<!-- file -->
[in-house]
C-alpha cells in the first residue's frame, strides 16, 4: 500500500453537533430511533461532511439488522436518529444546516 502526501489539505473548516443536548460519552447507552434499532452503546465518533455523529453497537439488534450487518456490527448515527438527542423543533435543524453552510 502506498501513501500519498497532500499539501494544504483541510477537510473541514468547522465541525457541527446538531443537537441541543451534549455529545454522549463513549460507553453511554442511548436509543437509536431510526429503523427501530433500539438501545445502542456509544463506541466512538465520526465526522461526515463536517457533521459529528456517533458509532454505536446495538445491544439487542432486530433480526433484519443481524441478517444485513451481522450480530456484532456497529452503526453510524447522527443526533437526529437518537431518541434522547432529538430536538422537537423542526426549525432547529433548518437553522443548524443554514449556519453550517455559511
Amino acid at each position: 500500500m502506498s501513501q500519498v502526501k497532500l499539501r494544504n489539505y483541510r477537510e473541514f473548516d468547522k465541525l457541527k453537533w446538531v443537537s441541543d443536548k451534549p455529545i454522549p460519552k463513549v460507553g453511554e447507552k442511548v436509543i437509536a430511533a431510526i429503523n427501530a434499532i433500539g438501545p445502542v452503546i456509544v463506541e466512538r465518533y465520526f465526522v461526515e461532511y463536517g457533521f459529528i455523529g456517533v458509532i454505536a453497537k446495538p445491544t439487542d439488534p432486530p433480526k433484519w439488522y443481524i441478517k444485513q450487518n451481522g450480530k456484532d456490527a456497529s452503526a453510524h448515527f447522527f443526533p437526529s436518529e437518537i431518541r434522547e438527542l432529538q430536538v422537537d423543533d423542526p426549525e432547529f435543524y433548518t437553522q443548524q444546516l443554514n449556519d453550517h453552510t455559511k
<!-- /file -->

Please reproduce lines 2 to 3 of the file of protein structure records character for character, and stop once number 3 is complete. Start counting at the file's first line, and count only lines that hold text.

C-alpha cells in the first residue's frame, strides 16, 4: 500500500453537533430511533461532511439488522436518529444546516 502526501489539505473548516443536548460519552447507552434499532452503546465518533455523529453497537439488534450487518456490527448515527438527542423543533435543524453552510 502506498501513501500519498497532500499539501494544504483541510477537510473541514468547522465541525457541527446538531443537537441541543451534549455529545454522549463513549460507553453511554442511548436509543437509536431510526429503523427501530433500539438501545445502542456509544463506541466512538465520526465526522461526515463536517457533521459529528456517533458509532454505536446495538445491544439487542432486530433480526433484519443481524441478517444485513451481522450480530456484532456497529452503526453510524447522527443526533437526529437518537431518541434522547432529538430536538422537537423542526426549525432547529433548518437553522443548524443554514449556519453550517455559511
Amino acid at each position: 500500500m502506498s501513501q500519498v502526501k497532500l499539501r494544504n489539505y483541510r477537510e473541514f473548516d468547522k465541525l457541527k453537533w446538531v443537537s441541543d443536548k451534549p455529545i454522549p460519552k463513549v460507553g453511554e447507552k442511548v436509543i437509536a430511533a431510526i429503523n427501530a434499532i433500539g438501545p445502542v452503546i456509544v463506541e466512538r465518533y465520526f465526522v461526515e461532511y463536517g457533521f459529528i455523529g456517533v458509532i454505536a453497537k446495538p445491544t439487542d439488534p432486530p433480526k433484519w439488522y443481524i441478517k444485513q450487518n451481522g450480530k456484532d456490527a456497529s452503526a453510524h448515527f447522527f443526533p437526529s436518529e437518537i431518541r434522547e438527542l432529538q430536538v422537537d423543533d423542526p426549525e432547529f435543524y433548518t437553522q443548524q444546516l443554514n449556519d453550517h453552510t455559511k